Gregory Lombardi Hit With Big Pay Cut, Gets Demoted For Alleged Actions

NEW YORK (CBSNewYork) — A big boss with the Metropolitan Transit Authority was demoted and had his salary slashed after he allegedly borrowed a transit generator following Superstorm Sandy.

When the storm hit, most people in the Levittown area were in the dark for up to two weeks, but not Gregory Lombardi, the rising executive in the MTA who allegedly pulled off a power play.

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Lombardi allegedly towed home a NYC Transit division generator — which rents for $800 to $2,100 per week — and hooked it up to his house until the Long Island Power Authority restored power.

“Well he borrowed a generator and gave it back. I mean, would you have a problem with that?” neighbor Rich DiLorenzo said.

“To trash the guy and ruin his career for one little mistake, give him a break,” Maria DiLorenzo said.

The two remember the towering oak on Lombardi’s driveway that came crashing down during Sandy, ripping down electric lines and toppling a power pole.

However, others in the neighborhood had harsh words for Lombardi’s alleged actions.

“It is typical of a person in a position of power and taking advantage of the taxpayer,” said Levittown homeowner Jeannie Shipman.

When Lombardi was promoted to MTA assistant chief mechanical officer in 2007, he pledged both honesty and integrity to the public.

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“I hate to quote Harry Truman, but I guess the buck stops with us and the accountability rests on us as well,” Lombardi said at the time.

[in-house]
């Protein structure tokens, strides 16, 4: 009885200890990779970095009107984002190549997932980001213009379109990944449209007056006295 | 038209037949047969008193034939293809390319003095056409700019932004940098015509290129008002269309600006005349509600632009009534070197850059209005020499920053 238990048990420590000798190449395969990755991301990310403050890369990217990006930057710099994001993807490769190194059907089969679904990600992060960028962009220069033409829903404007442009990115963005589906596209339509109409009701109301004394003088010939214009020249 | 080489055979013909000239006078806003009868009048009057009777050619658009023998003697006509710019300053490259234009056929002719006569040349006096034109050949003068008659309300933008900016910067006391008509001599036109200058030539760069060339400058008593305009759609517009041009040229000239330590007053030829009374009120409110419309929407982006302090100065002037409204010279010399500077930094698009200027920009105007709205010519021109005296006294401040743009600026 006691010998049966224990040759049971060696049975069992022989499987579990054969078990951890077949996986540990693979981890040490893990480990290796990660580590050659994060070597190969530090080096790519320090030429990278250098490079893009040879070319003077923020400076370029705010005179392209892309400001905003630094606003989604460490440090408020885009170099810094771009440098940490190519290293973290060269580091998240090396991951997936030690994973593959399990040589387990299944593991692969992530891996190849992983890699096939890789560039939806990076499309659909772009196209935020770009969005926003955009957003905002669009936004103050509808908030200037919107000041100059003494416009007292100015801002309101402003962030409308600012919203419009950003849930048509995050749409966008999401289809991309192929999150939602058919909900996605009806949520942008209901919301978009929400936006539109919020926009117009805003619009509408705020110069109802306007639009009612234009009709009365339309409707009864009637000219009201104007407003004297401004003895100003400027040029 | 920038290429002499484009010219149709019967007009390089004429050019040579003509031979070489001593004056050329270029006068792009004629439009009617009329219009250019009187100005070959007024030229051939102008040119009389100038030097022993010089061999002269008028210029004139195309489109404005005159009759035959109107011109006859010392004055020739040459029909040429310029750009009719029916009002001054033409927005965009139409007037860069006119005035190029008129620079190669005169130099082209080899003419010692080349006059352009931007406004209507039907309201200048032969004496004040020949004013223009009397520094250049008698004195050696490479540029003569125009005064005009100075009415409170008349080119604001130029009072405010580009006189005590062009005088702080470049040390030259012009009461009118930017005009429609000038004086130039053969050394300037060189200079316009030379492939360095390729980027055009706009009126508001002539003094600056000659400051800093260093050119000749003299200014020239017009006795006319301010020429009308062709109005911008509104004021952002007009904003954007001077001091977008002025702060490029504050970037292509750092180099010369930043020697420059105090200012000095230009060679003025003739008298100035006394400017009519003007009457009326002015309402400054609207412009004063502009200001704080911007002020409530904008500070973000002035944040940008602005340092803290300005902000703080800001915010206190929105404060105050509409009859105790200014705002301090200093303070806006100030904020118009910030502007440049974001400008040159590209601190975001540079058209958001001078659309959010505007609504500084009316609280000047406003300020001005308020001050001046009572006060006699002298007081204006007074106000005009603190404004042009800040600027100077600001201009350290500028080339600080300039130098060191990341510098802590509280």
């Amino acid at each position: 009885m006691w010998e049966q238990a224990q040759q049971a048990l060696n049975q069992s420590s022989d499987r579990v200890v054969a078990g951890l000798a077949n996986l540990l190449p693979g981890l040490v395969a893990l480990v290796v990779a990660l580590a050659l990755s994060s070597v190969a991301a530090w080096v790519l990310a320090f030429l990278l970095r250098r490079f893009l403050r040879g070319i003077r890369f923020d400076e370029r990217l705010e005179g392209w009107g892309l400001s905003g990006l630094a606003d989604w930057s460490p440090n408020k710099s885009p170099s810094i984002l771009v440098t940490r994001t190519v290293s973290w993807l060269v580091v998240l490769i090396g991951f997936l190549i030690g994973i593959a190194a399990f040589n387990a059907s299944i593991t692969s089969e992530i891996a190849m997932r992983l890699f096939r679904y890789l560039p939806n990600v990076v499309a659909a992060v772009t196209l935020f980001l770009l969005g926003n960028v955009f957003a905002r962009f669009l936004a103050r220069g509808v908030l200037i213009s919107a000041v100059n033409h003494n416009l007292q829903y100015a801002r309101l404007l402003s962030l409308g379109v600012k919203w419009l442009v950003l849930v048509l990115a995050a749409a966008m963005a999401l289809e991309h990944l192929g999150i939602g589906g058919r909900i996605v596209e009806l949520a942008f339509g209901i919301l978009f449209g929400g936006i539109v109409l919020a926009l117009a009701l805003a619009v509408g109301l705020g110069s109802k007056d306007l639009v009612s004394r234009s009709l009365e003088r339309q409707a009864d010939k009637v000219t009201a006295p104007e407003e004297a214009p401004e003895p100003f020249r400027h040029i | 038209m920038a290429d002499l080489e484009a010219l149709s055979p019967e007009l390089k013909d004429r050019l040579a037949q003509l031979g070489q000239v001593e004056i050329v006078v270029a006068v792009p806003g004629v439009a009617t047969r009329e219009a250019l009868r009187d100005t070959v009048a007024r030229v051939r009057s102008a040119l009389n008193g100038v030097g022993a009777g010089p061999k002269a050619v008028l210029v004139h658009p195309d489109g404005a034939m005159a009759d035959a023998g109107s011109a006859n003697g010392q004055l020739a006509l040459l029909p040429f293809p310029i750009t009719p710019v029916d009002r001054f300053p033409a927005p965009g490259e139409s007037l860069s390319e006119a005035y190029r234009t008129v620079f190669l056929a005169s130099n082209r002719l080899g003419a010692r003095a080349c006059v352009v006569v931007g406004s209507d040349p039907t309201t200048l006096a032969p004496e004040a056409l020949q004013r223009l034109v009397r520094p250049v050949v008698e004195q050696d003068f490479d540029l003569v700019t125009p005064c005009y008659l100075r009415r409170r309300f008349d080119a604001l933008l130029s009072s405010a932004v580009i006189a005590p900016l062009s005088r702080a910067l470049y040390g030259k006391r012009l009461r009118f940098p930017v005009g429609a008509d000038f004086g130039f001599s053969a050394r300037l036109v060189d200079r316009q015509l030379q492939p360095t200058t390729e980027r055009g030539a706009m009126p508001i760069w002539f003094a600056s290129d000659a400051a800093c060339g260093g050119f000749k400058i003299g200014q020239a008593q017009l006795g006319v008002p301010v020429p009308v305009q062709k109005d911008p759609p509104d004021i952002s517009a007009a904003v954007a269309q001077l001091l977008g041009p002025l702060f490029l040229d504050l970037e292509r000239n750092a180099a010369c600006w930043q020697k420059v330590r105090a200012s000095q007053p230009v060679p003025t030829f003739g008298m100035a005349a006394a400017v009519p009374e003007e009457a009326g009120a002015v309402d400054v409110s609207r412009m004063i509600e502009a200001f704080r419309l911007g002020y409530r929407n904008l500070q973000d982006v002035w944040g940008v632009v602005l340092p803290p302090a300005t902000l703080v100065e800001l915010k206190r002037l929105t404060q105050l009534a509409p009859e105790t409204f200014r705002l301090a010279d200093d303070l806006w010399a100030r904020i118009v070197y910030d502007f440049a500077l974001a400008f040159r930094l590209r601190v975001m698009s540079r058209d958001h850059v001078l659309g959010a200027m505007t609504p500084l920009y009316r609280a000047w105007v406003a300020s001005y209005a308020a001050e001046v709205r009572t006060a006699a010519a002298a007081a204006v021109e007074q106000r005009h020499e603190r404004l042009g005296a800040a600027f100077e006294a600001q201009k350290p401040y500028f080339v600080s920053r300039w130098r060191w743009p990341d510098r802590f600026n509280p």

Those words may now be coming back to haunt Lombardi, as he was recently demoted to a lower level supervisory position with a dramatic pay cut as punishment.

“I was completely outraged when I heard about it. No one should take advantage of government like that,” said former MTA chief and New York City mayoral candidate Joseph Lhota.

Lhota told CBS 2 the MTA slashed Lombardi’s salary from $165,000 a year to $83,000 a year.

Lombardi is respected among his neighbors, who pointed out he grew up with the MTA. His dad was once the senior vice president of the entire subway system.

Two transit workers who allegedly helped Lombardi load and drive the generator, were also disciplined.

CBS 2 reached out to Lombardi but did not get an immediate response.

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Do you think Lombardi’s punishment for his alleged crimes was too stiff, too lenient or just right? Please offer your thoughts in the comments section below …